Intentionally or not, the play’s first third works the best. In what seems a low-rent caliph’s palace in the present-day Mideast, Rip (Ken Clement), a wealthy American, has invited over an old buddy, Otto (Andy Quiroga), for a visit. Otto, still dressed in Desert Storm fatigues, has lost most of his memory about some traumatic undertaking 10 years earlier with Rip and a missing colleague, Sandra.

Reyna’s script and direction create a Beckett/Godot world where the audience is as much in the dark as Otto. Shred by shred, hazy facts seep into the reminiscences for both Otto and us. The magnetic attraction of this slowly revealed mystery is precisely that the details are nebulous. Everything said about greed, betrayal and the pursuit of wealth are far more universal because, in fact, we don’t quite know what specific situation is being recalled.

It helps that Reyna is blessed with two of the region’s best actors who smoothly negotiate the half-sentences and unfinished thoughts that are intriguing because the characters know what those phrases are referencing, but we don’t, intentionally leaving us at sea.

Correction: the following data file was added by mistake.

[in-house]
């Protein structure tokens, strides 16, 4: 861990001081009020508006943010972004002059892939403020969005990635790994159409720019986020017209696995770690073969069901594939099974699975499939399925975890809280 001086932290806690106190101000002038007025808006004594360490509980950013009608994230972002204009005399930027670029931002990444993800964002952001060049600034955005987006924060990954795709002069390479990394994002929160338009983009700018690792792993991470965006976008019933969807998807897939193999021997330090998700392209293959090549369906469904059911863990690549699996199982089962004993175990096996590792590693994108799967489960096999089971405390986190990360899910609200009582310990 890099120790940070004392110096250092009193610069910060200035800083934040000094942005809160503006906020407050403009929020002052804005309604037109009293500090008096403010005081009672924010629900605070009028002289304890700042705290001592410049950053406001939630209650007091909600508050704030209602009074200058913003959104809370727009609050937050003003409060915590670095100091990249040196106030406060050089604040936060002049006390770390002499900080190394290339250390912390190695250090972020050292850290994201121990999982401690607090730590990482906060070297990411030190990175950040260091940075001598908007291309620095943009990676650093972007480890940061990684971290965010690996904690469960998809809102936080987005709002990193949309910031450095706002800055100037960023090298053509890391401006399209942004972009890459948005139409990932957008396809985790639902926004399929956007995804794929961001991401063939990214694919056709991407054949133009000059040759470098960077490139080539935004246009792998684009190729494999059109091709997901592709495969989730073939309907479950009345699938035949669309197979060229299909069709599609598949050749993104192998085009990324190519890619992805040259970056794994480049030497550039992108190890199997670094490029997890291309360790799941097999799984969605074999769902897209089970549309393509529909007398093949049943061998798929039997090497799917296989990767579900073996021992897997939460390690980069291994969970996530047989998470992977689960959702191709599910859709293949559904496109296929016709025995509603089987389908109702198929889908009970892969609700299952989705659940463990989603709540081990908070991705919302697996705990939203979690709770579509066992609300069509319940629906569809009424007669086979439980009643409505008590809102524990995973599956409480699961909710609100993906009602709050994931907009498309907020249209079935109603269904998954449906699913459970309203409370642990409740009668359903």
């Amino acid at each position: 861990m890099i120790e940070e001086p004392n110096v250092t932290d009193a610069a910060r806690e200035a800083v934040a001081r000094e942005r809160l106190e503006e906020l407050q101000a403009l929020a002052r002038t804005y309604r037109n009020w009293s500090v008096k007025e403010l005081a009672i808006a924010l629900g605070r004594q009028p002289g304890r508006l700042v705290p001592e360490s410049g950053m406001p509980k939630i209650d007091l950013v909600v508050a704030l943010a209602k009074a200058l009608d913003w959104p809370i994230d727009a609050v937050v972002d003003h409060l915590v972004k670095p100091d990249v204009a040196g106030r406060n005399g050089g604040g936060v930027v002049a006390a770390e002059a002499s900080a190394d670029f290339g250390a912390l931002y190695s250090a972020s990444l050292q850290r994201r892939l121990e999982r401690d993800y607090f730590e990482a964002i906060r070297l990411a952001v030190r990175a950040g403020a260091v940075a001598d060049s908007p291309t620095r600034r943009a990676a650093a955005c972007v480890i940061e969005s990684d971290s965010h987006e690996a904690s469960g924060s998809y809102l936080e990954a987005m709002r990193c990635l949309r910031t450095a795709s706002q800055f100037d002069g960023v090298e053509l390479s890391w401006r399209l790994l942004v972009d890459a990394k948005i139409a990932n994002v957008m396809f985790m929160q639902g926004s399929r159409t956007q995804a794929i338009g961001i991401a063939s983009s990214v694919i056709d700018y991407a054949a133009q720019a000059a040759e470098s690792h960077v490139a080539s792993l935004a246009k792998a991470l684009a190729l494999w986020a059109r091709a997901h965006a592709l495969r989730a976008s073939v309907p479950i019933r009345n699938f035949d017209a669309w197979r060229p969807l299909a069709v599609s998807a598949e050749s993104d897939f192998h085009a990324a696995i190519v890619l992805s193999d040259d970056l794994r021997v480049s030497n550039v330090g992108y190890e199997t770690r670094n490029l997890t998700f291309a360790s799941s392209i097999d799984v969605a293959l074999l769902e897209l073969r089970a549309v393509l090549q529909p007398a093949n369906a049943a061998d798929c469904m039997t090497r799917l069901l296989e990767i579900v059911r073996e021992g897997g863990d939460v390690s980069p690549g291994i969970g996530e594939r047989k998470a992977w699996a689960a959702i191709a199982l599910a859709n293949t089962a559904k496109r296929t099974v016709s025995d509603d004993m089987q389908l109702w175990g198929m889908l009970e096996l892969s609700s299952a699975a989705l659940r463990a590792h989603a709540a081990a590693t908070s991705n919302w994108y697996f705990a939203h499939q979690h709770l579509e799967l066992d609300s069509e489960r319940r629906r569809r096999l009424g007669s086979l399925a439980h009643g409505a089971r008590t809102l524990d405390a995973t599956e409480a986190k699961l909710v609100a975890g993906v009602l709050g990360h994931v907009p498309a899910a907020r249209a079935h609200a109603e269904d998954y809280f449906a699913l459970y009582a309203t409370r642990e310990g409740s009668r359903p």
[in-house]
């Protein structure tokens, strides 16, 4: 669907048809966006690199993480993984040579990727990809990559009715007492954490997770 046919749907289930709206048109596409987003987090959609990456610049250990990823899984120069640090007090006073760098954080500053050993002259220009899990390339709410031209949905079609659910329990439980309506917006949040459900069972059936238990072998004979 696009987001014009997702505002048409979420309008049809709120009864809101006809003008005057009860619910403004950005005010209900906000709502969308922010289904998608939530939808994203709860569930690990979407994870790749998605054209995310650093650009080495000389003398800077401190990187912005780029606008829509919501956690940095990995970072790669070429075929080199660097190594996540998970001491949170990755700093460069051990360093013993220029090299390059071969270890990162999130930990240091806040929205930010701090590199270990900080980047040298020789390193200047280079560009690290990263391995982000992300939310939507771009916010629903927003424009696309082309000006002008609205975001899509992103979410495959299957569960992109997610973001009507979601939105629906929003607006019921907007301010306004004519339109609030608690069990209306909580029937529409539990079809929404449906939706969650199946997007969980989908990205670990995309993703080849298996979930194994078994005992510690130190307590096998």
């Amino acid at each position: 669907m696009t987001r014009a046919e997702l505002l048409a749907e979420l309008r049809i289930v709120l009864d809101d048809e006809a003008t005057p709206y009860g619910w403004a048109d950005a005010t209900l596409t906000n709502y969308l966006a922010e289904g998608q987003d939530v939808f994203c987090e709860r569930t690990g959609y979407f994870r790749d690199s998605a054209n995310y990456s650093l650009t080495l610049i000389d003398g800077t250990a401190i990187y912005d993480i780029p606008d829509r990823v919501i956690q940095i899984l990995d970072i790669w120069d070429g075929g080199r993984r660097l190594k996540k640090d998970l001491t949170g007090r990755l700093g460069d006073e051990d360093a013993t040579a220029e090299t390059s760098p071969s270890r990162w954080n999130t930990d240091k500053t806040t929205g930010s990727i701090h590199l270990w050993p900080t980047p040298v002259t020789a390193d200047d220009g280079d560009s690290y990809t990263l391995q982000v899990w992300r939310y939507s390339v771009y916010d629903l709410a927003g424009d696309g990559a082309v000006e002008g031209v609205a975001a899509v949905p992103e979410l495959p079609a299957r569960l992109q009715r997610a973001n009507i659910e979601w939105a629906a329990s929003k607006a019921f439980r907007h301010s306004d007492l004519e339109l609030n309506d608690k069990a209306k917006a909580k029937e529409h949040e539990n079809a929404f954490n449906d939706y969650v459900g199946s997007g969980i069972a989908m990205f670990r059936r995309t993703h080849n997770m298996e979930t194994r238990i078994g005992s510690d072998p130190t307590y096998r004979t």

The truth is revealed in a flashback (minor spoiler alert) in which the three adventurers (including Meredith Bartmon as the AWOL Sandra) have set out to burglarize what they believe is the largest single stash of wealth in the world. Even though the scene occurs on the cusp of the break-in, the narrative slows a bit while the trio ask and debate issues like why do the rich have all the money and is that right? Rip is a greedhead while Sandra and Otto want to redistribute money to change the world for the better. They bicker, balk, fret and delay like The Three Stooges about to rob a bank.

(Bigger spoiler alert) The trio succeed in breaking into a desert stronghold, but instead of Ali Baba’s cave of mountainous wealth, they are faced with, well, Money, and his buddy in the burnoose (Reyna himself). Surprises, betrayals and what ensues explains a lot of what has been happening in the world over the past decade.